Lockpicking 101

Lockpicking seems to many as a mysterious art form, only used by spies, covert operatives, and criminals as seen in the movies. However its a nice skill set to have and actually fairly easy to learn with some practice. This skill-set could help with your survival or open a lock that you may have lost a key too. I will lay out basic tools and techniques to get you started. Only pick or attempt to pick locks you own or have permission to pick. Use the techniques in accordance with your state and local laws. Breaking and Entering is Illegal; this information is for LockSport or Educational Purposes.

We will first discuss the basic tools needed
From Top to Bottom: Diamond Rake, Ball Rake, Hook,
Snake Rake, Bogota Triple, and Bogota Single Pick
Feeler Picks: These come in two types; Full and Half Hooks. These picks are used to feel each pin and bypass individually.

There are many different types of rakes such as Snake Rake, Multi-Diamond Rakes, Bogota Rakes, and Advanced Rakes (these look similar to a key design). This is a more advanced technique that is quicker than using Feeler Picks.

Ball Pick: These come in a Double Ball, Ball and Half ball design, usually used on wafer locks

Half Diamond: This is one of the most versatile picks and comes with most sets. It can be used to pick each pin individually or used to rake.
Top is a Standard Tension Wrench; Below is a pair
of Bogota's. The Bogota's double as a tension wrench, which
means less tools needed to be carried.
Tension Wrench: The tension wrench is inserted while applying very light pressure to open the lock as you are picking the pins. Many television shows and movies shows individuals picking locks without a tension wrench; that is impossible. A tension wrench must be used to bypass a lock.

Pin Tumbler Lock System

The Pin Tumbler Lock Assembly is the most common lock system it is used on most padlocks, doors knobs, and dead bolt locks.

Basic Pin Tumbler Assembly
In the above diagram you will see the basic assembly.

  1. The multi-colored red, yellow, blue green, and purple pins are known as the "Bottom Pins".
  2. Above the "Bottom Pins" are the "Springs" and "Top Pins".
  3. The red dotted line is the "Shear Line".
  4. The "Plug" is the light blue rectangle section and is housed inside the "Cylinder". The "Plug" rotates inside the "Cylinder".
A lock opens when a key is inserted by all the "Bottom Pins" aligning with the "Shear Line". When picking a lock you are trying to align the "Bottom Pins" with the "Shear Line" individually while applying light pressure to open the lock.
Tension Wrench Direction
If you do not know what direction to apply pressure with the tension wrench a good technique is to insert the tension wrench apply pressure in one direction and rapidly pull out the pick while holding your ear close to the lock. When your going the right direction you will hear the internal pins drop. You should do every time that you are picking a lock you are not familiar with. Never let tension off the plug or the pins will reset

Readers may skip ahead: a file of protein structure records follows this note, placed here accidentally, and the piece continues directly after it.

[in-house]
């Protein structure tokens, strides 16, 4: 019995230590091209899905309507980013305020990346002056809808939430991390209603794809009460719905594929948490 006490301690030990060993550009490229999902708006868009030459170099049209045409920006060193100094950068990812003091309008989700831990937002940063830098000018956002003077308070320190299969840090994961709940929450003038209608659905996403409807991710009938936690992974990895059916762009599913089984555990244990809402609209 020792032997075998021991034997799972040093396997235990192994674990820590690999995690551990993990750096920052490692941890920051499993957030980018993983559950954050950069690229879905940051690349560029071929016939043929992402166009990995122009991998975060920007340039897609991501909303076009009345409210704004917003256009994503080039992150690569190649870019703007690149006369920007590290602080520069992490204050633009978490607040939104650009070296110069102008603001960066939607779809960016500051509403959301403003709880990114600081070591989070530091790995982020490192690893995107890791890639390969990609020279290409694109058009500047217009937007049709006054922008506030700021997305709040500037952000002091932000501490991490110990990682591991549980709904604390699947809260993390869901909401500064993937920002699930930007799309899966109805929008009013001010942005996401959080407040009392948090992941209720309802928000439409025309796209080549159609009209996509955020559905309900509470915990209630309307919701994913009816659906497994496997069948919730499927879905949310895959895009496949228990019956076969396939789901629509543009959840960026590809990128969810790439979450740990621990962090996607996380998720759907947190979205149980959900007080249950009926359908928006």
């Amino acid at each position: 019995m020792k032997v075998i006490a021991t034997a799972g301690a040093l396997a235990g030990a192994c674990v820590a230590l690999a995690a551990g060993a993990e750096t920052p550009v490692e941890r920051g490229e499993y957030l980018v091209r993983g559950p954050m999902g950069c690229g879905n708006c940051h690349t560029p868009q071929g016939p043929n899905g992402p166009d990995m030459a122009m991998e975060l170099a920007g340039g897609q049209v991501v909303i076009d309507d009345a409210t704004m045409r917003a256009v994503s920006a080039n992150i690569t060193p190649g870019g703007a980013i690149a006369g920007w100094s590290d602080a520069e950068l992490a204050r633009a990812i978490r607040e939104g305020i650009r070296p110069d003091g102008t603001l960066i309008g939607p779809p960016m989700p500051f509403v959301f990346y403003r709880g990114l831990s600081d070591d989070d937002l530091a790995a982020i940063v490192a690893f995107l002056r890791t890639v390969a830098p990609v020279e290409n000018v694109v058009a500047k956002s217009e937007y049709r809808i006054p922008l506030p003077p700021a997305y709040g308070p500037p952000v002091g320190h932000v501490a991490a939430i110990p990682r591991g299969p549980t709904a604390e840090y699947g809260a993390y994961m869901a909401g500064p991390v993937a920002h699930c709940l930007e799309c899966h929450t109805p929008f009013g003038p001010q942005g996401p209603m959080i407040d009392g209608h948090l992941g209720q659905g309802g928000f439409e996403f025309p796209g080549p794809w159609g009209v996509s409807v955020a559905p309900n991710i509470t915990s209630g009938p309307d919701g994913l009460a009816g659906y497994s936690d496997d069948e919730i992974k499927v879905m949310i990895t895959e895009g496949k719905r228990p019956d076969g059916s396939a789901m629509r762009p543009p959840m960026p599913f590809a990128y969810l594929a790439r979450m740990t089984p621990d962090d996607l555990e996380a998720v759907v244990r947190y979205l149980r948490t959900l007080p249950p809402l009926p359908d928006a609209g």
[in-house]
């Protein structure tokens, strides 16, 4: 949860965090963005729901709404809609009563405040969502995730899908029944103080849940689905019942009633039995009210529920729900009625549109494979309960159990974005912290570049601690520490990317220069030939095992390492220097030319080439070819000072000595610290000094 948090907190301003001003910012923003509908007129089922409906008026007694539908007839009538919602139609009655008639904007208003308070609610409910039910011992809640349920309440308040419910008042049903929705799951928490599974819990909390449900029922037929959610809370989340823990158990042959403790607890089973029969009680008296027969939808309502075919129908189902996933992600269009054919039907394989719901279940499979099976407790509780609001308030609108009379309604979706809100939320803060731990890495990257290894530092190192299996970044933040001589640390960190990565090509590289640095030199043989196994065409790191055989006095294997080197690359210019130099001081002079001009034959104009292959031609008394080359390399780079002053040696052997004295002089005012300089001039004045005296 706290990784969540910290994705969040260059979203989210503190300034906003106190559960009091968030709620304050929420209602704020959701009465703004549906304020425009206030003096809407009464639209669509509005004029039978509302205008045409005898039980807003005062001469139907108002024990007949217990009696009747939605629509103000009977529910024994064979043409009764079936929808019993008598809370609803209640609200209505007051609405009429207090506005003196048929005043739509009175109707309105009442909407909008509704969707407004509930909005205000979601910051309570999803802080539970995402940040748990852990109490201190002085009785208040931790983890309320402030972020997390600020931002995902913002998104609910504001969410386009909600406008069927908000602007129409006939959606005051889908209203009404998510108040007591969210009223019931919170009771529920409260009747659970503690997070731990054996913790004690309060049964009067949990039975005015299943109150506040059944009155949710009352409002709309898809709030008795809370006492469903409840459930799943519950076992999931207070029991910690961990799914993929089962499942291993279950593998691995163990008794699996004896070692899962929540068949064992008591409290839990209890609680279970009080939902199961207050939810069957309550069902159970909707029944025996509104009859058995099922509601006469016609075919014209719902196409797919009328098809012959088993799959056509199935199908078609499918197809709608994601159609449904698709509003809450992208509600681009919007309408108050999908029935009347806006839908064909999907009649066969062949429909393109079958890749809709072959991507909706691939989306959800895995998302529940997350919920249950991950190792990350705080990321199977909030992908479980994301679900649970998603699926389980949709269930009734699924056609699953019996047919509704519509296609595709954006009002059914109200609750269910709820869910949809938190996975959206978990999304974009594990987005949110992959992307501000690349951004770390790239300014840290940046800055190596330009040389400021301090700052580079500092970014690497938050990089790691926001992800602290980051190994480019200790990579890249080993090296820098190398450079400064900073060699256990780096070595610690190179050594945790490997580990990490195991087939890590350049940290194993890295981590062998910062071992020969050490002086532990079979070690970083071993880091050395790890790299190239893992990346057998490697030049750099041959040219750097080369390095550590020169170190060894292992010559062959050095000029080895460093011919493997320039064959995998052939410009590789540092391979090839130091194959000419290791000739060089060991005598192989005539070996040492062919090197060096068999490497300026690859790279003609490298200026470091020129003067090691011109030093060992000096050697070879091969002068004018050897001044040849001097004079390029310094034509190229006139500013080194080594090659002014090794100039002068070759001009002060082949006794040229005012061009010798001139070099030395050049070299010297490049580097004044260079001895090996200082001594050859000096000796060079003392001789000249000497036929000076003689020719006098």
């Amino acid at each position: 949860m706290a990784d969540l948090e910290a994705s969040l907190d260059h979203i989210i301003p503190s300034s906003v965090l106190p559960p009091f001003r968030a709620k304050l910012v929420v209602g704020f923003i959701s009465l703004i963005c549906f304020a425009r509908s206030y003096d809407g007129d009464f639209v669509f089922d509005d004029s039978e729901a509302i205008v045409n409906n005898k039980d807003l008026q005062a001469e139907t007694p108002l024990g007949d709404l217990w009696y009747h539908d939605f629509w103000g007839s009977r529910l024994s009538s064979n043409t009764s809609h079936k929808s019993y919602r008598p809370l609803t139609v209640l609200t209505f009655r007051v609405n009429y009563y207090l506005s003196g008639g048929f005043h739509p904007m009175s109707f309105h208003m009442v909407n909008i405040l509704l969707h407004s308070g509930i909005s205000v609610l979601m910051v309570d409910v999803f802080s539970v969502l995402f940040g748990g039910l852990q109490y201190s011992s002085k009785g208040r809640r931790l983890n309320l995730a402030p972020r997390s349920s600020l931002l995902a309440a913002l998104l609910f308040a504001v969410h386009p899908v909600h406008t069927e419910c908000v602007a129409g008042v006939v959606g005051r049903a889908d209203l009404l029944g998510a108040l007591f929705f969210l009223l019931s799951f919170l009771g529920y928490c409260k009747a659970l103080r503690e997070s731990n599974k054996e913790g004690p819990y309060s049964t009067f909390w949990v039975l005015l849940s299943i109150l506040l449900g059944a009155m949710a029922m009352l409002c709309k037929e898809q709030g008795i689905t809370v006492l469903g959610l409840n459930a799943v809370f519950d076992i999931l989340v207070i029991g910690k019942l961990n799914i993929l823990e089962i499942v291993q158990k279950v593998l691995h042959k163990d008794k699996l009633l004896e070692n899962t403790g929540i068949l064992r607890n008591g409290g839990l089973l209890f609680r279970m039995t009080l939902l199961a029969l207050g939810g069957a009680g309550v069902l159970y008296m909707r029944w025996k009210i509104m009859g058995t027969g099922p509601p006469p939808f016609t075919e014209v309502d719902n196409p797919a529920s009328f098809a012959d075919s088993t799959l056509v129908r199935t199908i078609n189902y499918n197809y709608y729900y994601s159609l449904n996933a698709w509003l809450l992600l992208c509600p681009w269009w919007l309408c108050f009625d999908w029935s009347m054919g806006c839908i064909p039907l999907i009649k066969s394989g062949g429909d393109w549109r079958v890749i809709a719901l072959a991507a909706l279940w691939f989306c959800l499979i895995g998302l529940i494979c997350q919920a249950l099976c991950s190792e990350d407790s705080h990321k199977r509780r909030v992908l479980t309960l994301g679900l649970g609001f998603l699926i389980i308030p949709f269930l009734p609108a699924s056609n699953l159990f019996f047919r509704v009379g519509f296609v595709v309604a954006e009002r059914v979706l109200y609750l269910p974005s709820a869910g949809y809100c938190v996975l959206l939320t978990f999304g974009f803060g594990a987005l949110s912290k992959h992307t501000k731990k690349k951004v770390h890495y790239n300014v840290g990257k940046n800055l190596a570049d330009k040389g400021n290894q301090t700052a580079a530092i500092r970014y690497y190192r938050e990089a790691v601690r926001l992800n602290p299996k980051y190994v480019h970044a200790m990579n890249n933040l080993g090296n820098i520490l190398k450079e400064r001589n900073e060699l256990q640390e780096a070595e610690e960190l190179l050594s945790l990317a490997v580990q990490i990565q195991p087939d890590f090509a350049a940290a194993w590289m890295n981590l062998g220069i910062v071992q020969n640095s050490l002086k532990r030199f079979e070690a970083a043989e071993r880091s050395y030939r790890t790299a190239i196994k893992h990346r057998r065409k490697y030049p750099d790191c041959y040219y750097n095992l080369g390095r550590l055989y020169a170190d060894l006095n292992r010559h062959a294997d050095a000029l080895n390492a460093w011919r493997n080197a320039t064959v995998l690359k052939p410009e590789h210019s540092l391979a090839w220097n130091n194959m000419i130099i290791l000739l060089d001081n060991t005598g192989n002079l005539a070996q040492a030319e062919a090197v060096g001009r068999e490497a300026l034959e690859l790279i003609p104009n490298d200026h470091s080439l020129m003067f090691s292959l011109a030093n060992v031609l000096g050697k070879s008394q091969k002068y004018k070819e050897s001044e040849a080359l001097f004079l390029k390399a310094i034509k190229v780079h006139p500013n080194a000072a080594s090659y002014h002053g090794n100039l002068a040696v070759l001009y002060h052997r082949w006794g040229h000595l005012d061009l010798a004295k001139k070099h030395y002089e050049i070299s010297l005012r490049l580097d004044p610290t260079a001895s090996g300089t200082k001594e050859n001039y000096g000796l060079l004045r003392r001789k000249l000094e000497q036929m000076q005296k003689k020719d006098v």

Feeler Picking

You will want to apply slight pressure with the tension wrench (in the appropriate direction) while inserting the Feeler Pick to the back of the assembly. Gently lift up each pin until it meets the Shear Line, once the pins meet the Shear Line the lock will swing open. This will take practice to get "the feel". It took me about 10 minutes after picking my first time. If you get the "Pin Stack" the cylinder will turn but not completely. Continue picking and the lock will open.

Raking is an advanced technique of bypassing locks and is usually faster than Feeler Picking. Insert Your Tension Wrench and then your Rake. While gently sliding your rake back and forth (the rake should be gently gliding across the Bottom Pin assembly). When each pin hits the Shear Line the Tension Wrench will continue to turn; once all pins hit the Shear Line the lock will open.
Bogota Entry Toolset 
Bogota Entry Toolset Raking
Using the Bogota  Triple Rake is one of the fastest methods that I know. While applying slight torque with the Tension Wrench; insert the Bogota Rake. With a jittery in-and-out/up-and-down motion; it's pretty effortless and doesn't require the "feel" like traditional picking. You can use the Bogota Single the same as you would a half-diamond pick. Another versatile option is inverting the Bogota Single and it will operate as a hook pick.Purchase Bogota's Here

*When practicing purchase several different tumbler locks from different manufacturers.

Bump Keys

A group of the most popular Bump Keys. Notice the difference
in the 4 and 5 valleys. For 4 and 5 pin locks
The Bump key is a modified key used to bypass locks. It has been cut to its full depth (999). By hitting the key into the cylinder causes all pins to bounce into the shear line.

Bump keys can be fashioned by using a file to form a V-Shape in all the "Valleys". Basically in between the point parts or teeth of a key. Do not carve the "Valleys" lower than the indented line on the key.

Bumping a lock is a very fast way to bypass a lock. By inserting the key (one notch or pin from full insertion), gently applying torque (like your trying to turn the key), and tapping the key into the lock--"rapping" the pins into the shear line. This is an effective way to bypass a lock; the problem is that you have to have the Key style for the target lock being bumped. This means a Master lock will need a Master Lock Bump key. In turn you will have to carry ton's of keys to be effective.

I use a screwdriver as the hammer. Commercial bumpkey hammers can be purchased; but holding a screwdriver by its shaft and tapping the key with the handle works well.